Monday, December 8, 2014

Medical Terminology

Edit: Transcript

Medical Terminology for Librarians
Thursday, December 11, 2014
9pm Eastern/6pm Pacific
Join Margaret (@mehlibrarian) and Mike (@mscully66) for an introduction to medical terminology, Thursday, December 11, 9PM ET.
It may seem as if medical terminology is used to obscure, but it is actually used to clarify and to specify. Once you know the basics, it helps when the MD requesting a literature search presumes you know his terminology.
Most medical terms are constructed from roots, prefixes and suffixes, usually Latin or Greek:
  • neuro- , append- ,- plasm, ortho- , athero-, pedi-, geriat- , podia-, tibia-
  • intra- , inter-, hypo- , hyper-, endo- , neo-
  • -ectomy, -otomy, -osis, -itis
Unlike regular dictionaries, medical dictionaries, for example this one from mediLexicon, include such roots, prefixes and suffixes, such asintra-“, so they can be used as resources to deconstruct and then reconstruct words.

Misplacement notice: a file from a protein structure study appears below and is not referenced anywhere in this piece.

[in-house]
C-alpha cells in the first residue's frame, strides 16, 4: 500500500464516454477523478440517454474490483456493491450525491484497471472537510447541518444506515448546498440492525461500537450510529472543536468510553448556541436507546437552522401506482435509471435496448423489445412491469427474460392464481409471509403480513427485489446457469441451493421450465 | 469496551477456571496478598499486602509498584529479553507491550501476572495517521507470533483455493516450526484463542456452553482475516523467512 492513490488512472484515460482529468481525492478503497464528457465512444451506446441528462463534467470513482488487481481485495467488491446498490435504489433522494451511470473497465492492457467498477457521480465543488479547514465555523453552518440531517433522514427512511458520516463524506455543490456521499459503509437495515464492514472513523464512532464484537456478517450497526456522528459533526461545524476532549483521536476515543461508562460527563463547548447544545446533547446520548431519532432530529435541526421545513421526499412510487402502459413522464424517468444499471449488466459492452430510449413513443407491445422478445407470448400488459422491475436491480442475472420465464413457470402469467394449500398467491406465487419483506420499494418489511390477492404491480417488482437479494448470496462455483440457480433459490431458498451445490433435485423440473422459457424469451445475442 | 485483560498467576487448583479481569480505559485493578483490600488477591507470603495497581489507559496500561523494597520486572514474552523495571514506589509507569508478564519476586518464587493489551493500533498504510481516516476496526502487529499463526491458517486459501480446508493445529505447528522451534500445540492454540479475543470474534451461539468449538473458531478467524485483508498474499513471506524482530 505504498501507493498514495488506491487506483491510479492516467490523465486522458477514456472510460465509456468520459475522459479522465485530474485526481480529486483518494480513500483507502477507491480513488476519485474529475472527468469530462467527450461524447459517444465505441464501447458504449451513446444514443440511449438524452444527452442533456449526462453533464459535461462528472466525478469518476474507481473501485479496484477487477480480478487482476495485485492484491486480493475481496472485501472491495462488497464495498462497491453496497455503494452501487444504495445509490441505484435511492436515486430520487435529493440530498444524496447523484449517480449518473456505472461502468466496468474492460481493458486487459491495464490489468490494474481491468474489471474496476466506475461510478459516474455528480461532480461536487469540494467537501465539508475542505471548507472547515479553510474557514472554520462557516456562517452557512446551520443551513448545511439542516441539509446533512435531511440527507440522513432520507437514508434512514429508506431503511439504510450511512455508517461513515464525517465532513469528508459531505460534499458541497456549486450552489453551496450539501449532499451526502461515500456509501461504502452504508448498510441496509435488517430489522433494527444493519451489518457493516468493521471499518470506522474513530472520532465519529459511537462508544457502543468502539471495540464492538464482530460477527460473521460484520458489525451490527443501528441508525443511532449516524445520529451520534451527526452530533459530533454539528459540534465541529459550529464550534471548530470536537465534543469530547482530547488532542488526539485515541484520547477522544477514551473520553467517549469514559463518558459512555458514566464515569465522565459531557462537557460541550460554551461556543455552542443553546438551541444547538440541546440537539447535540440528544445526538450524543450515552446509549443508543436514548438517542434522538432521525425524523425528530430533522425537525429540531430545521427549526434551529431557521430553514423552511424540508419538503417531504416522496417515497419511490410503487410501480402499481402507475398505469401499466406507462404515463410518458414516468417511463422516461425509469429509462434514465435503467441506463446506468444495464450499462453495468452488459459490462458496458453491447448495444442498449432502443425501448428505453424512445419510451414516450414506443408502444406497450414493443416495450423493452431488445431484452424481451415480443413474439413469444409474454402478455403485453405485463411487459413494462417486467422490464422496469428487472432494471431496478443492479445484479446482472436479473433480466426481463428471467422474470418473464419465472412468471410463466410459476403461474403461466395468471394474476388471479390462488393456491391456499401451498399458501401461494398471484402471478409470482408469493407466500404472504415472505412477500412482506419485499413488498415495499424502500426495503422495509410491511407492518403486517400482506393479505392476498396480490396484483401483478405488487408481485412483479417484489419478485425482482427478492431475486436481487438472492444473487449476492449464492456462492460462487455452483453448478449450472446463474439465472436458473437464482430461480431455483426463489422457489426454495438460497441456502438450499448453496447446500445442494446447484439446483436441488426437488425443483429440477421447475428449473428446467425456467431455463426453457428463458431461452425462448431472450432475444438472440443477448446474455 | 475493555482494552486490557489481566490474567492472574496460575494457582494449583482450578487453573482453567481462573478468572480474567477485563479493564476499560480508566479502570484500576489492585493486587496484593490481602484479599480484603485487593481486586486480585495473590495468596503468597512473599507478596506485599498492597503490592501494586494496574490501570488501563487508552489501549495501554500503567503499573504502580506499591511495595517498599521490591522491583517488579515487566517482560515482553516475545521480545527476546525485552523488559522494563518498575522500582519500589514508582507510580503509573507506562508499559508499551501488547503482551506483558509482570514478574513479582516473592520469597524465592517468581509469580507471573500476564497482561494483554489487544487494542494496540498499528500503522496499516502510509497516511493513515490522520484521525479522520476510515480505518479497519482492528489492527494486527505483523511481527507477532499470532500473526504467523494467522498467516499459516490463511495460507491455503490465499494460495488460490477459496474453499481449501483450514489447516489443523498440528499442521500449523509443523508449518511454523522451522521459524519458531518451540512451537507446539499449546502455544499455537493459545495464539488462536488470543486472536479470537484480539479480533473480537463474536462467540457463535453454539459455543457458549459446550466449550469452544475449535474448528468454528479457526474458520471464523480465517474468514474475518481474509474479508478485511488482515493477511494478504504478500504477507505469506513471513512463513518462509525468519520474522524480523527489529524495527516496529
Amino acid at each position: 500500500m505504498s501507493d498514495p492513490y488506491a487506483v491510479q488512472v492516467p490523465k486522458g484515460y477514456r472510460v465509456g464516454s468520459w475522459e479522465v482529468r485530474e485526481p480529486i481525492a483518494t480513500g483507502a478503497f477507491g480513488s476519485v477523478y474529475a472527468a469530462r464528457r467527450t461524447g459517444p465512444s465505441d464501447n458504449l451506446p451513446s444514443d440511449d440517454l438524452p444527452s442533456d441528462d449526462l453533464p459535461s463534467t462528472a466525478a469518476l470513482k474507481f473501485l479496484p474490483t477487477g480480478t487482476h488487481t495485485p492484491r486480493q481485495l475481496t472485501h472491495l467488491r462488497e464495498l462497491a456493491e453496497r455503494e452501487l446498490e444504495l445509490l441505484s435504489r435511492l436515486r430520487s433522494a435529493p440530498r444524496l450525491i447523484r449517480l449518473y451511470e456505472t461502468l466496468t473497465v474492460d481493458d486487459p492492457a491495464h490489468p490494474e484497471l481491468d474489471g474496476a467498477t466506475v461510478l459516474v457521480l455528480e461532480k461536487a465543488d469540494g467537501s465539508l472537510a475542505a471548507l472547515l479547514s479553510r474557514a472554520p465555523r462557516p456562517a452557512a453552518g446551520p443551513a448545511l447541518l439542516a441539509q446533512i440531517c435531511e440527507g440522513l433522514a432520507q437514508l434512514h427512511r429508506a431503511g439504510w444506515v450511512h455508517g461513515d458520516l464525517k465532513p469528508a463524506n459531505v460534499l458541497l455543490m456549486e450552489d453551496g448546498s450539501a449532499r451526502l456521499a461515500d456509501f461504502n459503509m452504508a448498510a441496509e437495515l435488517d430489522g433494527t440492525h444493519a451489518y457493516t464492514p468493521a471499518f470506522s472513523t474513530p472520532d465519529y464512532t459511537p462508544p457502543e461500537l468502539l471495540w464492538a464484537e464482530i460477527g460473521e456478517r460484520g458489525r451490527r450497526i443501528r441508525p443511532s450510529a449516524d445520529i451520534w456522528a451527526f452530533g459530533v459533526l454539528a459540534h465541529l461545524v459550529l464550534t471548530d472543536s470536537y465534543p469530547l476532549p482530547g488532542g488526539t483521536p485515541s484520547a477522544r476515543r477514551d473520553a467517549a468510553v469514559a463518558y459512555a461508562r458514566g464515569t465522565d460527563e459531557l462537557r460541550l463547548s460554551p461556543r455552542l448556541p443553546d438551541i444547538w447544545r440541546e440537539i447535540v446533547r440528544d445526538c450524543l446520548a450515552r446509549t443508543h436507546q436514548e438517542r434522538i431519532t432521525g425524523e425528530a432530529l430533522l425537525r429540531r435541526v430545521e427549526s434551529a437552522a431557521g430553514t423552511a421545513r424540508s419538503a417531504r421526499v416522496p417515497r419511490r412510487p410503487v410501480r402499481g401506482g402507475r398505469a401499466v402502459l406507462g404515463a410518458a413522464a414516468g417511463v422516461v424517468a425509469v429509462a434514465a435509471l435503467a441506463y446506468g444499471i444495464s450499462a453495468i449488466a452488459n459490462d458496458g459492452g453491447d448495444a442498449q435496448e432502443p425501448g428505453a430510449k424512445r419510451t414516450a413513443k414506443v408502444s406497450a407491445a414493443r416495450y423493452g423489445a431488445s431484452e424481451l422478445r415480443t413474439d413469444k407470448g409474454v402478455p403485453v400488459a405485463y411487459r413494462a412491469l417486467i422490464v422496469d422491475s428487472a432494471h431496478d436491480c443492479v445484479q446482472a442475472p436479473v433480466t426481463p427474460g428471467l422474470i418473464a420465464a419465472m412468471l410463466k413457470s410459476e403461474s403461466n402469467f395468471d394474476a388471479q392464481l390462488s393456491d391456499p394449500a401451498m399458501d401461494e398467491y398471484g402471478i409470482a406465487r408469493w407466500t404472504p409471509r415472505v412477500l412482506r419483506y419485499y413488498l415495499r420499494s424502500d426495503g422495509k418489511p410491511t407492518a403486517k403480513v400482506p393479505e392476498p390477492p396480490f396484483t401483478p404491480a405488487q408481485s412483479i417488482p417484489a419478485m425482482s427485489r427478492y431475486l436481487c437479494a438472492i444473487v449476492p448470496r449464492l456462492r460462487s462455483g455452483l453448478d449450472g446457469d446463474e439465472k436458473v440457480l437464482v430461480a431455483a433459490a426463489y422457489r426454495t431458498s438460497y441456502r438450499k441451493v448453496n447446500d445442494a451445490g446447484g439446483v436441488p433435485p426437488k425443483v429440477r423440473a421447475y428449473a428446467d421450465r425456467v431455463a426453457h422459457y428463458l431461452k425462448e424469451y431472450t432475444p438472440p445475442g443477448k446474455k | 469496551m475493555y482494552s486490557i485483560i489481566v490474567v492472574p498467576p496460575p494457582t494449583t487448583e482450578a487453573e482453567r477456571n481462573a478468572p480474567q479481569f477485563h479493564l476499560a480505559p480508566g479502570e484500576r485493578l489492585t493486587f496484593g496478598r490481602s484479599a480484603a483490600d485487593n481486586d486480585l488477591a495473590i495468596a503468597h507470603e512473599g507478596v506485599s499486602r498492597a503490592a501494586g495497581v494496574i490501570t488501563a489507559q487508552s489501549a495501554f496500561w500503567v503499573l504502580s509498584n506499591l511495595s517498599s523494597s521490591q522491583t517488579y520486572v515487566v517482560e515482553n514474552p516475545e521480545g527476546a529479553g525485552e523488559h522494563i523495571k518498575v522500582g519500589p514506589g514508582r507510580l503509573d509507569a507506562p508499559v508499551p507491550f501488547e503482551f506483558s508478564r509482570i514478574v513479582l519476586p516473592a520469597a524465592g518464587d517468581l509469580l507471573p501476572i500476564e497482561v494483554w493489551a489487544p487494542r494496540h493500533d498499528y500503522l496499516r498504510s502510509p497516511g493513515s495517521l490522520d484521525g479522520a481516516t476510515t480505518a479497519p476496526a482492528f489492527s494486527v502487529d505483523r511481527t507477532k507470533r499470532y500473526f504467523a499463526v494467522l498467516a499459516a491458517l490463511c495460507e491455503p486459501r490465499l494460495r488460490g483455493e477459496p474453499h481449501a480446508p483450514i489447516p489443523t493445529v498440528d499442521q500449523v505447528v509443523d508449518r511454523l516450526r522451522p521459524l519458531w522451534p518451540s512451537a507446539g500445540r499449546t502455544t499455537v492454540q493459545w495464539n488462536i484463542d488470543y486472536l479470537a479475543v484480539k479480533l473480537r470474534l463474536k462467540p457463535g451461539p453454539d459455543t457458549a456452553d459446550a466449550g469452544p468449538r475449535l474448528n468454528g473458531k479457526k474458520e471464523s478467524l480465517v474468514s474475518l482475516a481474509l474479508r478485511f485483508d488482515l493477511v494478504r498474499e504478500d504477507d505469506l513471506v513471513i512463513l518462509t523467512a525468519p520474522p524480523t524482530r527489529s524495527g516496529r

MedlinePlus also has a medical dictionary plus a tutorial on understanding medical words
It can also help to have to have a couple of medical guides on hand. Some guides are available through subscriptions like AccessMedicine - Clinician’s Pocket Reference, for example. But you might also find print guides handy as well.  Internal Medicine Clerkship Guide (Mosby) and Wards 101 pocket: Clinician’s Survival Guide are both helpful to learn more about tests and terminology related to different specialties.
If you have questions about medical terminology, please join us.

If you have a favorite resource, please come and share it.  

Maybe you have a tried and true way to ask about an unknown topic without looking like an idiot.  We’d love to hear it.

See you Thursday.

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